As for your comment about singing in office cubicles, I have to admit that more than once, I got caught singing in the long halls of the Sacramento Federal Building. Those halls were SO resonant - better than singing in the shower.
-Joe Offer-


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Subject: RE: Why live music?
From: steve t
Date: 04 Aug 97 - 09:03 PM

Alice, I couldn't agree more. One gets reactions (usually pleasant) if one even hums when one is in a shop. Does nobody else hum while shopping or checking out the videos?

What I'm wondering though, is whether it's fairly common for people who enjoy folk to prefer something participatory, even if it's simply singing along with a CD to the mostly passive experience of most concerts.


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Subject: RE: Why live music?
From: Bob Landry
Date: 04 Aug 97 - 09:57 PM

Steve, - I grew up in a musical family. My grandmother who palyed some obscure tunes on the pump organ. My dad, some of his brothers and a few neighbours formed a celtic/swing/country band in Cape Breton during the 1940's and 1950's. One of my uncles still plays for local dances. Dad played the fiddle every Sunday after church and I learned to chord behind him on the piano. My brother and sisters are also musical. My two sons (now 17 and 24 - sound familiar, Joe?) are learning to play. One of my fondest memories goes back to 1985 when all of Dad's surviving family got together for the last time. Two generations played in the living room Friday night from 9:pm to 5am with a repeat performance on Saturday night from 9:am to 5:pm. It didn't matter what we played, or how good or bad it was. The main rule was don't stop.

Today, I crave the opportunity to jam with my friends and do it as often as I can. Everybody is welcome to join in and it doesn't matter whether or not you can carry a tune and what the music is. All we ask is that no one monopolizes the session. My friend Garry recently sold his house, bought a fifth wheel trailer and moved to a trailer park. He invited three or four of us locals to jam with him on his new deck. By the time the evening was in full swing, we had enticed another four or five musicians out of their trailers - and it wasn't even tourist season.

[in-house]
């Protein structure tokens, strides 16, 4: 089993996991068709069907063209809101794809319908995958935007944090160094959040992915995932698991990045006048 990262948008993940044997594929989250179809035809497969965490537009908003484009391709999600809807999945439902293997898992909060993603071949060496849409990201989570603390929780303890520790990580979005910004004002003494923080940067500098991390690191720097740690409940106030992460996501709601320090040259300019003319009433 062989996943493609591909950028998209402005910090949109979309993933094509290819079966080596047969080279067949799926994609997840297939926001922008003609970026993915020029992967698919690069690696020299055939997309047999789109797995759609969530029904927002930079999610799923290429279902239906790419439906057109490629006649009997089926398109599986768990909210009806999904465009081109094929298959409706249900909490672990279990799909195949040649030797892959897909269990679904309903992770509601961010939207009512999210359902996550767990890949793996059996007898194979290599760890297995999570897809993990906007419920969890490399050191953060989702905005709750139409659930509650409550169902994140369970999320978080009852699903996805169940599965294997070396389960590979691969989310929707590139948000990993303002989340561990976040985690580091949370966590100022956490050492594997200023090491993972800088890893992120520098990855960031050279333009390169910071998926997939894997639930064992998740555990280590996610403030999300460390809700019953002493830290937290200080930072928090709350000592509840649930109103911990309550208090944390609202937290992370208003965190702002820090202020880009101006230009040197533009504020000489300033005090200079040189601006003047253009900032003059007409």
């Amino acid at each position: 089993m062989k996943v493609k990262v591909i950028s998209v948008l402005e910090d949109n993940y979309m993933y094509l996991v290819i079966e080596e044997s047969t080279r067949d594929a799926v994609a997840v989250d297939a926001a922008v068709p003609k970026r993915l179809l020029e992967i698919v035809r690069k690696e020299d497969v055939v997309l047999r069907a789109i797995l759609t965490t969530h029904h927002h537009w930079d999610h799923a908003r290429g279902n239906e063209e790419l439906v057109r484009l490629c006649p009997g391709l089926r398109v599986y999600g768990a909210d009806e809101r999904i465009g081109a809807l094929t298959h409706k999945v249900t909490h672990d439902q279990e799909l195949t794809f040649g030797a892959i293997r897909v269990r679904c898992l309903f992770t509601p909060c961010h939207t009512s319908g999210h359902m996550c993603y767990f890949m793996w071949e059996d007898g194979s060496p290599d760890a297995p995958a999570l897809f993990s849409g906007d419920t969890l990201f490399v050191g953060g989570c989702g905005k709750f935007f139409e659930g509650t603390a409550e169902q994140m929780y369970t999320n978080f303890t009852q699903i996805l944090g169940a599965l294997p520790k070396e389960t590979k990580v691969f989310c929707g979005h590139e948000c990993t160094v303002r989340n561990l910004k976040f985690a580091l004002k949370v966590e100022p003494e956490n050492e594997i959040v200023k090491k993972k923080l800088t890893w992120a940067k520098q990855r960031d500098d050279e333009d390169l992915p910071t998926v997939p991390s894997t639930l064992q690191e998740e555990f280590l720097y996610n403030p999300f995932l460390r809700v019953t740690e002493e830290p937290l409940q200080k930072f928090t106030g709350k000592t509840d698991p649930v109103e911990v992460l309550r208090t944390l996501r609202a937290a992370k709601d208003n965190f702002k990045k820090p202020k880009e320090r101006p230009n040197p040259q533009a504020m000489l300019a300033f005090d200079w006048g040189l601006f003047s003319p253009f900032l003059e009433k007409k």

Live music - there's no substitute as far as I'm concerned.


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Subject: RE: Why live music?
From: Lorraine
Date: 04 Aug 97 - 09:57 PM

A majority of the concerts and house concerts that I attend accept and sometimes even encourage participation. The folks I usually hang around with are singers-some better than others some livingroom singers some performers-still there is a wonderful joy in a full house chorus. There have been a number of times that a performer has been surprised with their song being a chorus song when perhaps it wasn't written that way. This may be disturbing, but they usually accept the situation with good grace. The eye contact and personal stories (along with the participation) are other things that make live music such a wonderful experience.


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Subject: RE: Why live music?
From: Marsha
Date: 04 Aug 97 - 11:19 PM

I love to sing anywhere - anytime! In stores, at work, in the car -- it doesn't matter to me! And I've only received pleasant responses from others also. Jam sessions and rehearsals are the most fun for me because of the informal nature and the ability for us all to "go with the flow" and just let our feelings lead the way! I don't usually go to concerts where singing along is not welcomed and, for me, a good CD or tape is one that I can sing with rather than just listen to! :) Yes, live music is very important and I agree with everything said above!


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Subject: RE: Why live music?
From: Alice
Date: 04 Aug 97 - 11:20 PM

For those of us who grew up in families that made music together, any visit with a friend or relative was an occasion to sing and play music. I'm glad to read that so many people also had that experience and continue it. I hope "home grown" live music never dies. Alice